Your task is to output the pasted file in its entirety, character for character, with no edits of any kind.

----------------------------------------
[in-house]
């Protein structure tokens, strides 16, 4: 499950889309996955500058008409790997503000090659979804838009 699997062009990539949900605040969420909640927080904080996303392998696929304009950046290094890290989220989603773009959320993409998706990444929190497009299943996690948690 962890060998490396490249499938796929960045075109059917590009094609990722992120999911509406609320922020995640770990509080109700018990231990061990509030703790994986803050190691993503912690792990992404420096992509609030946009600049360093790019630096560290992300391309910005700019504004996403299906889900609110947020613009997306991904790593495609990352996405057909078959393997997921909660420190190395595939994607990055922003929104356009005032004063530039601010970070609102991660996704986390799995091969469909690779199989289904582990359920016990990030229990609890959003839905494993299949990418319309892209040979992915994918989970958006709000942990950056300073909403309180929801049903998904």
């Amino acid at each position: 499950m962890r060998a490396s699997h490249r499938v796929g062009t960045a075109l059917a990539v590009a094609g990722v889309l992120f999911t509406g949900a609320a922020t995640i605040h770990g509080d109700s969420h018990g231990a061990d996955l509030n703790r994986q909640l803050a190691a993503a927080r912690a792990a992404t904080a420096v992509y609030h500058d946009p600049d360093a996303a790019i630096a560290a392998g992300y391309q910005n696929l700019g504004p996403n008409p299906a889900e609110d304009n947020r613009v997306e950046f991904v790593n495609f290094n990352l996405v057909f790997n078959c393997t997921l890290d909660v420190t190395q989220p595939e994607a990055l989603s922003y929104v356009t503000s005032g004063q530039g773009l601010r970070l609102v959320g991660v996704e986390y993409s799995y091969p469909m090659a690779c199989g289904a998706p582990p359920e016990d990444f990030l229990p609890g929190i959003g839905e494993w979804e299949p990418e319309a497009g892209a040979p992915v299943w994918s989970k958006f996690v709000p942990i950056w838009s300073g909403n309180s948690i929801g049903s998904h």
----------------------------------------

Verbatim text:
[in-house]
């Protein structure tokens, strides 16, 4: 499950889309996955500058008409790997503000090659979804838009 699997062009990539949900605040969420909640927080904080996303392998696929304009950046290094890290989220989603773009959320993409998706990444929190497009299943996690948690 962890060998490396490249499938796929960045075109059917590009094609990722992120999911509406609320922020995640770990509080109700018990231990061990509030703790994986803050190691993503912690792990992404420096992509609030946009600049360093790019630096560290992300391309910005700019504004996403299906889900609110947020613009997306991904790593495609990352996405057909078959393997997921909660420190190395595939994607990055922003929104356009005032004063530039601010970070609102991660996704986390799995091969469909690779199989289904582990359920016990990030229990609890959003839905494993299949990418319309892209040979992915994918989970958006709000942990950056300073909403309180929801049903998904």
């Amino acid at each position: 499950m962890r060998a490396s699997h490249r499938v796929g062009t960045a075109l059917a990539v590009a094609g990722v889309l992120f999911t509406g949900a609320a922020t995640i605040h770990g509080d109700s969420h018990g231990a061990d996955l509030n703790r994986q909640l803050a190691a993503a927080r912690a792990a992404t904080a420096v992509y609030h500058d946009p600049d360093a996303a790019i630096a560290a392998g992300y391309q910005n696929l700019g504004p996403n008409p299906a889900e609110d304009n947020r613009v997306e950046f991904v790593n495609f290094n990352l996405v057909f790997n078959c393997t997921l890290d909660v420190t190395q989220p595939e994607a990055l989603s922003y929104v356009t503000s005032g004063q530039g773009l601010r970070l609102v959320g991660v996704e986390y993409s799995y091969p469909m090659a690779c199989g289904a998706p582990p359920e016990d990444f990030l229990p609890g929190i959003g839905e494993w979804e299949p990418e319309a497009g892209a040979p992915v299943w994918s989970k958006f996690v709000p942990i950056w838009s300073g909403n309180s948690i929801g049903s998904h």